After the rainstorm cleared it was pretty easy to find anyone who wasn’t huddled in a building: with no cars on the streets and no bikes that could get traction in ground this muddy we were all out walking, but the mud stuck to our shoes so quickly that we didn’t get far. Augustus St. James actually came to me, collapsing next to me on still-dry couch inside BMIR’s shade structure. We were both waiting for the ground to harden, so he had nothing to do but tell me his story.
Read all the entries in the Burning Noir series here.
The art bus picked me up just before sundown and we started touring around the metal insects, glowing skulls, giant flowers and strange geometric shapes that had been stationed out in the desert. A number of pieces weren’t even up yet, which was good for me, but it still looks like Hieronymus Bosch designed a playground out there. There’s something a little threatening about art that isn’t kept in a museum, but I suppose that’s the point.
What I didn’t see was anything that someone who believed he had the secret to happiness would obsess over. What are happy people even obsessed by? Is happiness like money or sex, where you just keep wanting more because enough is never enough? Or is happiness the one thing that can extinguish the desire for itself?
No, I didn’t go to college. But I once watched a YouTube clip about Schopenhauer. Also vacuum cleaner repair.
Something strange happened on that art bus. It was full of swells: sophisticated types who just happened to dress in fur bikinis and loin clothes for a long week, but who were still accountants and project managers and lawyers at heart. But once they got on that bus, and the bass dropped, they all snapped into character; the women moved to the edges and began swaying like they were working for tips in a Houston club, while guys who just a moment ago had been comparing phone plans started pumping their arms like their fraternity had just pulled one over on the dean, and all individuality was lost on this ship of fools as we cruised through the sunset.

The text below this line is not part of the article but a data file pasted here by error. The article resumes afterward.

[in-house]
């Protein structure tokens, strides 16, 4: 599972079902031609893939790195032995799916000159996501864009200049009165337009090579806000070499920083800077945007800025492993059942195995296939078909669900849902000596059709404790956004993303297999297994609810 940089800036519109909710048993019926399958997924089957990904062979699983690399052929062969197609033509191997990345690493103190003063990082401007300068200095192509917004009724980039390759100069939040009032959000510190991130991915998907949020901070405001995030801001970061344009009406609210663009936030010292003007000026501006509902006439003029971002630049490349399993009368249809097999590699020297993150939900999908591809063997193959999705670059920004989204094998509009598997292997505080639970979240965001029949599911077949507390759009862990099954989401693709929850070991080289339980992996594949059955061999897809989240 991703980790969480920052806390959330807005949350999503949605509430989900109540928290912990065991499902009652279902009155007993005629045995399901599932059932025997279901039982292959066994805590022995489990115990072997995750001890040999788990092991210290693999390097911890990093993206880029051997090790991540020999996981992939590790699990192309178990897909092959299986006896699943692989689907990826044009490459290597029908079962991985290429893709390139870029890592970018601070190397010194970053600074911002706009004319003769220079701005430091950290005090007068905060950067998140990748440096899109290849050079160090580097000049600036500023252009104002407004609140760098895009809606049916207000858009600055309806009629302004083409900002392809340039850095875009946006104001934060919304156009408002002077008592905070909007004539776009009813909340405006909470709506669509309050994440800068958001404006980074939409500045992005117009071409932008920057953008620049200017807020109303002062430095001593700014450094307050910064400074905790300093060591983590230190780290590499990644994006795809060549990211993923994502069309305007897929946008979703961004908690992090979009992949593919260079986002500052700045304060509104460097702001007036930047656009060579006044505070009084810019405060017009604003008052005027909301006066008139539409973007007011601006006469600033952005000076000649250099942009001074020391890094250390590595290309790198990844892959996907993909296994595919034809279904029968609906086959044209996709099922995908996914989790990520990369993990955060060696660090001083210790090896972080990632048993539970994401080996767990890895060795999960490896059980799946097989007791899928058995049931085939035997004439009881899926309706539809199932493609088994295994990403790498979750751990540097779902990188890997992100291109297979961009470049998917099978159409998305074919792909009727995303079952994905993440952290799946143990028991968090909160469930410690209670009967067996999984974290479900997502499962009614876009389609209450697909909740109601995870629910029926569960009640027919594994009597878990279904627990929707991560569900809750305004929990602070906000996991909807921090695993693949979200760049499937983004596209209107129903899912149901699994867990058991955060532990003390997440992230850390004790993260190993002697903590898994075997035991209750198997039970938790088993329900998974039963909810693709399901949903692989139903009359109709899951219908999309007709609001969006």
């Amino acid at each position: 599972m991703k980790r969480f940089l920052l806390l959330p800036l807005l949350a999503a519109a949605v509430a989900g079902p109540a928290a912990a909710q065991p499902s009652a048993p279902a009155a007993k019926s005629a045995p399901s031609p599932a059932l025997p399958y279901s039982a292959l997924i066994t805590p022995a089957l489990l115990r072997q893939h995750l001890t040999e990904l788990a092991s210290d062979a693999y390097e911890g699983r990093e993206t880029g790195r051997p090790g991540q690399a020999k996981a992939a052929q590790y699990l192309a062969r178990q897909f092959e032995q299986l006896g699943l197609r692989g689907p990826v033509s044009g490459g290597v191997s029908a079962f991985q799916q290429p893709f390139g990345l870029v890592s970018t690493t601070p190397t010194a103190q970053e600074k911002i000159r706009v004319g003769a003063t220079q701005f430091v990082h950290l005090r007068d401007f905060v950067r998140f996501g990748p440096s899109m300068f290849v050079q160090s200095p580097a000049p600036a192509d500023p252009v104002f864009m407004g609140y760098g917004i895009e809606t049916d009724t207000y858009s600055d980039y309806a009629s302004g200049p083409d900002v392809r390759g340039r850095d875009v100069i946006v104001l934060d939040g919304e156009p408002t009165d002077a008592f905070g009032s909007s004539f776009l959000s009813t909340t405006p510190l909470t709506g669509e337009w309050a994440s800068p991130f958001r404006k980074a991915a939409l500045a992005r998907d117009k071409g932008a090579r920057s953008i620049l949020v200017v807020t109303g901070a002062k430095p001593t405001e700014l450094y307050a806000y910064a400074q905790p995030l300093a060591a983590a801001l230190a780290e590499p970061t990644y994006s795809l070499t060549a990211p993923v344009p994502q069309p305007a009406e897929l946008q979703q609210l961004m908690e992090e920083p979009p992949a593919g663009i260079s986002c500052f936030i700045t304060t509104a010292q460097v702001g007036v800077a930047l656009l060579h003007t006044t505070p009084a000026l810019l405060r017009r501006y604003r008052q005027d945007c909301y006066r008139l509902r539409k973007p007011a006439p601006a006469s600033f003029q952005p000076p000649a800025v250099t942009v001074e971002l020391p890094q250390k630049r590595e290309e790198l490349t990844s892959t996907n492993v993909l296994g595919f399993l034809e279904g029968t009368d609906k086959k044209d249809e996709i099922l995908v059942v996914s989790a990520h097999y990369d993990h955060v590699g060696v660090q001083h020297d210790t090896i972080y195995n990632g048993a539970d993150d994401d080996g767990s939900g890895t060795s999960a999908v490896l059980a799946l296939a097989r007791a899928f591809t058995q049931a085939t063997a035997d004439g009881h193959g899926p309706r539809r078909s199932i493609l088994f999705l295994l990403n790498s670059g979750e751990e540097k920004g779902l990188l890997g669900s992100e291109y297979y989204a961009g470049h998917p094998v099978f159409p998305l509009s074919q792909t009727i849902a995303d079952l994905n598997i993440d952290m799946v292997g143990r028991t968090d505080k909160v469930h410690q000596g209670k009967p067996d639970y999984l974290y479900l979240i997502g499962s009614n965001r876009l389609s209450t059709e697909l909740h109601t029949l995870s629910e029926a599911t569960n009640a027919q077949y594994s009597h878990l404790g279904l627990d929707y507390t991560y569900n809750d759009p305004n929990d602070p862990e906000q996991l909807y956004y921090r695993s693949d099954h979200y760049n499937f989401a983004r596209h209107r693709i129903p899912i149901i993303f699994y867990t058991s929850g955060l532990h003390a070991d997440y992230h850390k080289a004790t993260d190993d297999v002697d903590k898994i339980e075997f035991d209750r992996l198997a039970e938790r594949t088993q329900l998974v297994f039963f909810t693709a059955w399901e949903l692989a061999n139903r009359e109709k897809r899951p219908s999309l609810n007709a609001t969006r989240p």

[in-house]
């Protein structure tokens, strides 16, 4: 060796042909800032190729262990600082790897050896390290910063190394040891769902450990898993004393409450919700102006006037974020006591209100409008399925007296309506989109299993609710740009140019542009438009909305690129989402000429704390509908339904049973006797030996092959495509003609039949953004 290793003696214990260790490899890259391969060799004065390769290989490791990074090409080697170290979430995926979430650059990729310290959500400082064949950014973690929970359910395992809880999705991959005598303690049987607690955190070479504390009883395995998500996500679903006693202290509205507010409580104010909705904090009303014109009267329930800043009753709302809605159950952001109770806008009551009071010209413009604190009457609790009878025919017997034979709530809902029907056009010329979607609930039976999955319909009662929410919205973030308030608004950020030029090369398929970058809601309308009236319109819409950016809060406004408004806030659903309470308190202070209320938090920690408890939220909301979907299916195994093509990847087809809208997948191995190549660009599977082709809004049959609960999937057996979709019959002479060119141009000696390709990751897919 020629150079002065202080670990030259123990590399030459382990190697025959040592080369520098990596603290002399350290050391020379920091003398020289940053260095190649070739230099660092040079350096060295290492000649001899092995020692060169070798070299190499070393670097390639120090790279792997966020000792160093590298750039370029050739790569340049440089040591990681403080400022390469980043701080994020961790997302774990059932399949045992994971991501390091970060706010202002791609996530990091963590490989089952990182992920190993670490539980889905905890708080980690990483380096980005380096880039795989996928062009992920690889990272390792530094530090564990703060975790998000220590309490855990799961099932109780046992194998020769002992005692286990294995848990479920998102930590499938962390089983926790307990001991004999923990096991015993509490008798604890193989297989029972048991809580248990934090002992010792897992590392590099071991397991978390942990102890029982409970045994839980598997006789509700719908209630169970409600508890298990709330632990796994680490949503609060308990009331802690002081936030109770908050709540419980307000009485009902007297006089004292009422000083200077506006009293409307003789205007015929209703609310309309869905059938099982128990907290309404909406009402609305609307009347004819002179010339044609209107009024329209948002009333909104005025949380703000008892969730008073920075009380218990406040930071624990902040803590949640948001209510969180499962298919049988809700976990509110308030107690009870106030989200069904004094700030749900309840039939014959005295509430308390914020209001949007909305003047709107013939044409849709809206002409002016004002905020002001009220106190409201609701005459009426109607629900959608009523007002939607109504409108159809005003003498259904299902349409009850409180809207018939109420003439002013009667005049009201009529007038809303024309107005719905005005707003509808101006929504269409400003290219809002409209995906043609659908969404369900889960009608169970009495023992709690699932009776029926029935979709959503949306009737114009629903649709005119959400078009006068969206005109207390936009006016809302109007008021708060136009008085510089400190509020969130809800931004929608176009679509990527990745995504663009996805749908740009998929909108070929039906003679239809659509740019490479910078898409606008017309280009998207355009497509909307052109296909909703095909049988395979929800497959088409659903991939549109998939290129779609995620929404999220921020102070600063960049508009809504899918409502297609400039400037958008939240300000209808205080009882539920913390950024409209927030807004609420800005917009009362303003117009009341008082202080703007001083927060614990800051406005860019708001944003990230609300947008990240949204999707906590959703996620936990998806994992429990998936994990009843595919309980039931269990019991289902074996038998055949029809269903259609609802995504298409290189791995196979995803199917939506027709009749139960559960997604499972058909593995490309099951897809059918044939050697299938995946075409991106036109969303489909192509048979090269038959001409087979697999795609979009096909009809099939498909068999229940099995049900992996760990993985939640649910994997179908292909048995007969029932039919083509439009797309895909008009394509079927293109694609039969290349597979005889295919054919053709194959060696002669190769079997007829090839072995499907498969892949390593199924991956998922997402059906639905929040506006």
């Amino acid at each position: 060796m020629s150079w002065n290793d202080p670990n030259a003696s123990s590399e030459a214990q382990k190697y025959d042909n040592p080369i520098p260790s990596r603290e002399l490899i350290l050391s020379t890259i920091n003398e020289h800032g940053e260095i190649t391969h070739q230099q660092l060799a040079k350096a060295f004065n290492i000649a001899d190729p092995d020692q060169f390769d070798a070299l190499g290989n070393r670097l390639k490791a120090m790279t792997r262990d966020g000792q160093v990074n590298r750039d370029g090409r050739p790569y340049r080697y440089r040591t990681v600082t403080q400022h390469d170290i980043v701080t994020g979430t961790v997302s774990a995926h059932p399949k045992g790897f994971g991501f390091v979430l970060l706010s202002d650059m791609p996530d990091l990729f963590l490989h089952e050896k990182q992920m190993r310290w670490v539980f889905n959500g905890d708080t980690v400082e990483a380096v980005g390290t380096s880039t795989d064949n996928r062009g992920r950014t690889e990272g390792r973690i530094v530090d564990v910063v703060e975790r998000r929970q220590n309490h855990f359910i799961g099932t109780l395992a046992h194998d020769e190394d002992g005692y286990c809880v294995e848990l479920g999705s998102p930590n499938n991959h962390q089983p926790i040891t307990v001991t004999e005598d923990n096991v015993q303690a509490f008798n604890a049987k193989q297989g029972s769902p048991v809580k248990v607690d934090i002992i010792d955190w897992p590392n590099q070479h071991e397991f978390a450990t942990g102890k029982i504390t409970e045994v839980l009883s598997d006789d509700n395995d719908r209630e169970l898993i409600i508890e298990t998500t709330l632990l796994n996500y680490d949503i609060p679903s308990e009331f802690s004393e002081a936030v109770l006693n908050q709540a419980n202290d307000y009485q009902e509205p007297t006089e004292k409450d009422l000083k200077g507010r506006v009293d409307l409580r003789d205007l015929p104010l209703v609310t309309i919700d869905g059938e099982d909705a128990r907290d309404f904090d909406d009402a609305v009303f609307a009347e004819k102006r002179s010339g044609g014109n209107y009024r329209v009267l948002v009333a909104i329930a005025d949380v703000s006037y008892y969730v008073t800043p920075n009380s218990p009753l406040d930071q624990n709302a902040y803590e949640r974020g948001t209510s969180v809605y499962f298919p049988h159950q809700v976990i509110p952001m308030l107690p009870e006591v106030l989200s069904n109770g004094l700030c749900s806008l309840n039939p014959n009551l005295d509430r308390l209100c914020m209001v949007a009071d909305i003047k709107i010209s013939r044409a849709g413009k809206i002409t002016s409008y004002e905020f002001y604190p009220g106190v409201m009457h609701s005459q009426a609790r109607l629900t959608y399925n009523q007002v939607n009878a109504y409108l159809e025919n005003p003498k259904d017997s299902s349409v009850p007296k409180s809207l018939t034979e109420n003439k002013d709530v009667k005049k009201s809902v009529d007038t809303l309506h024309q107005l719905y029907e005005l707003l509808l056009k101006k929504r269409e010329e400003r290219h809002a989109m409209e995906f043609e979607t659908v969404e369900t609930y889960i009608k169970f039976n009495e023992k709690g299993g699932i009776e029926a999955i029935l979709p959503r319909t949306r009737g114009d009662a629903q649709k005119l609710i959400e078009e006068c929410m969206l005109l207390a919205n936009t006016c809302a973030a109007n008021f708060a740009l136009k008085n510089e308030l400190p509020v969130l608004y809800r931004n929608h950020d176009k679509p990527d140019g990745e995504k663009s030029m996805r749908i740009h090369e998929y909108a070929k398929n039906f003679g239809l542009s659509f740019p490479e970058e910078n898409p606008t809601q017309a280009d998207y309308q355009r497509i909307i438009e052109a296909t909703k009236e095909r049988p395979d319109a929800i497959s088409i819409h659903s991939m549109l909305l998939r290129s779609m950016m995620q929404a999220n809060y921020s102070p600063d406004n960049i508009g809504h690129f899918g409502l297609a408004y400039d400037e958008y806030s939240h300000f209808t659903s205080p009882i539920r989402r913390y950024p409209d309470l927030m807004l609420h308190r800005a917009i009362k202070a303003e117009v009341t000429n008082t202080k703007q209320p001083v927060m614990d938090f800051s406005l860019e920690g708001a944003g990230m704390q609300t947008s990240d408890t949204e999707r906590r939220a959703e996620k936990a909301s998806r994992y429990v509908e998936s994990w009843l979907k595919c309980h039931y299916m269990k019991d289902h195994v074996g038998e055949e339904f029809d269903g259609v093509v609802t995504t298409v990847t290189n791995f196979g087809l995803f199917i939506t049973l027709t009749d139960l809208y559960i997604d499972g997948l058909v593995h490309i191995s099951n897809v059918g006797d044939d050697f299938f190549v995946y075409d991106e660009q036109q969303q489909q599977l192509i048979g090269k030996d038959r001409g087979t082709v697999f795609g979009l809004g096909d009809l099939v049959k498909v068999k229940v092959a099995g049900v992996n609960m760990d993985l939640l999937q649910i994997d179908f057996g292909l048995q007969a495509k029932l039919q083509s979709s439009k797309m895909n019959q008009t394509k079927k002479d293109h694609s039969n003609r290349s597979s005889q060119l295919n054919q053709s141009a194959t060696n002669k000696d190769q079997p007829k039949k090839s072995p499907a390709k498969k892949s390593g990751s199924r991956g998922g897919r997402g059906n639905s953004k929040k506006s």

I don’t get it. And maybe that puts me farther away from happiness than any of the people who were just dancing along with whatever happened next, but I don’t get it. Is that really everybody’s idea of fun? Or is it just something people do because it’s expected of them? Where’s the line between radical self-expression and obvious conformity? This place has more logical contradictions than the standard model of quantum physics. Which I also learned about on YouTube.
It was dark when the trip was over, and I played a hunch by hanging around Center Camp Café for a while – if he wasn’t out there by the art, he might have been in here listening to a six piece brass ensemble play the greatest hits of the 80s. Or a Serbian poet read positive affirmations for the dead. Or a naked hippie perform the Bach cello sonatas on a dulcimer.
It turned out to be a terrible hunch. Just an awful decision.
I knew there was a space prepared for me in Melinda’s camp, but I’d be damned if I’d take it. I walked the back ways until I found an empty art bus parked in front of a camp with a plush chill space and crashed inside. I got woken up three times during the night by people who came in it to have sex. They all assumed I was a member of their camp they hadn’t met yet. Two of them had sex anyway. They were very polite about it. “He’s going to scream things about Star Wars,” she said to me. “Will that be okay? It won’t keep you up? You’re not gonna want to argue about the prequels or anything?”
When I woke up the next morning I was alone, and it was pounding rain like the hammers of hell. Crashing in a bus suddenly seemed like a great idea – but since nobody’s going anywhere, it means I’ve lost a day, and the secret of happiness is slipping through our grasp.
Caveat is the author (under a clever pseudonym) of “A Guide to Bars and Nightlife in the Sacred City,” which has nothing to do with Burning Man. Contact him at Caveat (at) Burningman.com